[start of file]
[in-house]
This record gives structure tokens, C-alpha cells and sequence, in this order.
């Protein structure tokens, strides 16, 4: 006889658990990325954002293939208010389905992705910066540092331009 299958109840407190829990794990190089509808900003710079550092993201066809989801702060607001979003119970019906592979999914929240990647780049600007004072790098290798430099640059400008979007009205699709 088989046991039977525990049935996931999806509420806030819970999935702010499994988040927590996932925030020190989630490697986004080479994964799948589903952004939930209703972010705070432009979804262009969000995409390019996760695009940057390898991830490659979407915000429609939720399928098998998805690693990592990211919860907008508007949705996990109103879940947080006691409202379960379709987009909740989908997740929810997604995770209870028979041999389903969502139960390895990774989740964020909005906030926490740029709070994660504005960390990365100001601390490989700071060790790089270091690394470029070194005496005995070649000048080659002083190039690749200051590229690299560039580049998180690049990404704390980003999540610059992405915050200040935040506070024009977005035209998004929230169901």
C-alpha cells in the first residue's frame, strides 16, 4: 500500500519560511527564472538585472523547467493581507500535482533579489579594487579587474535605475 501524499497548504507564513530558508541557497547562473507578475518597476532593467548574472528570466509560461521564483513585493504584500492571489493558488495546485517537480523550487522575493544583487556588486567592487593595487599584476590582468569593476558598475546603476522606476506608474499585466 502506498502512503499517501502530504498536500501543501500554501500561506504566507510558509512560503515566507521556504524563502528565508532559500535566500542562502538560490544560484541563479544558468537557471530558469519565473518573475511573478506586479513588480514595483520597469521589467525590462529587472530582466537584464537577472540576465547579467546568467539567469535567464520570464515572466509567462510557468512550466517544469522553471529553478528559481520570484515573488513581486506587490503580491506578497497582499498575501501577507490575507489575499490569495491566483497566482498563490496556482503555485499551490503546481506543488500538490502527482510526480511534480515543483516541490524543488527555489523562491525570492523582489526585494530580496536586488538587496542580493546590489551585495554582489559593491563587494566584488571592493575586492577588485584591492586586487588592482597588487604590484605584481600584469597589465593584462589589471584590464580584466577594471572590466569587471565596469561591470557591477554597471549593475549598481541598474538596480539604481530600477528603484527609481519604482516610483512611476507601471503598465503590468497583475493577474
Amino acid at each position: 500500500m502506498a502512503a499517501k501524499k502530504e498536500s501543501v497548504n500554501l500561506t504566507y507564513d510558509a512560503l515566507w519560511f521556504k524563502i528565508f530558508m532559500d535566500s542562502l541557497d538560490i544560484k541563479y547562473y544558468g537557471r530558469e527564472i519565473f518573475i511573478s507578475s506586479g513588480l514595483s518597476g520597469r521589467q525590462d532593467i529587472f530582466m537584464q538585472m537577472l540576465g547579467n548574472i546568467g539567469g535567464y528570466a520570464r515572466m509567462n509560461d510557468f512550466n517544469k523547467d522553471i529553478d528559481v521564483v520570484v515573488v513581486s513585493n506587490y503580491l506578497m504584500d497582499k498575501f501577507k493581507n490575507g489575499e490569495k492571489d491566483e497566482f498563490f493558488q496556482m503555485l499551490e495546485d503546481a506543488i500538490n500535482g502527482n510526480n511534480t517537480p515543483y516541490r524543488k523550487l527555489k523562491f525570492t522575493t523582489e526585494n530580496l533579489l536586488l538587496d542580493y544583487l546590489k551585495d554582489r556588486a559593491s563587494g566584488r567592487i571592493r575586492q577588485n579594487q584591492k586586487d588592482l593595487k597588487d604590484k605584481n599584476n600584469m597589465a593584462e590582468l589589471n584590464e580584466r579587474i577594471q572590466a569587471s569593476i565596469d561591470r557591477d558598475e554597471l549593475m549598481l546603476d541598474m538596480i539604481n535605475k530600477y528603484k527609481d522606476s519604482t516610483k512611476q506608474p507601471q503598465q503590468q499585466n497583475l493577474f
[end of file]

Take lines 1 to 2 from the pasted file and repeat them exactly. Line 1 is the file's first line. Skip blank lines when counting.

[in-house]
This record gives structure tokens, C-alpha cells and sequence, in this order.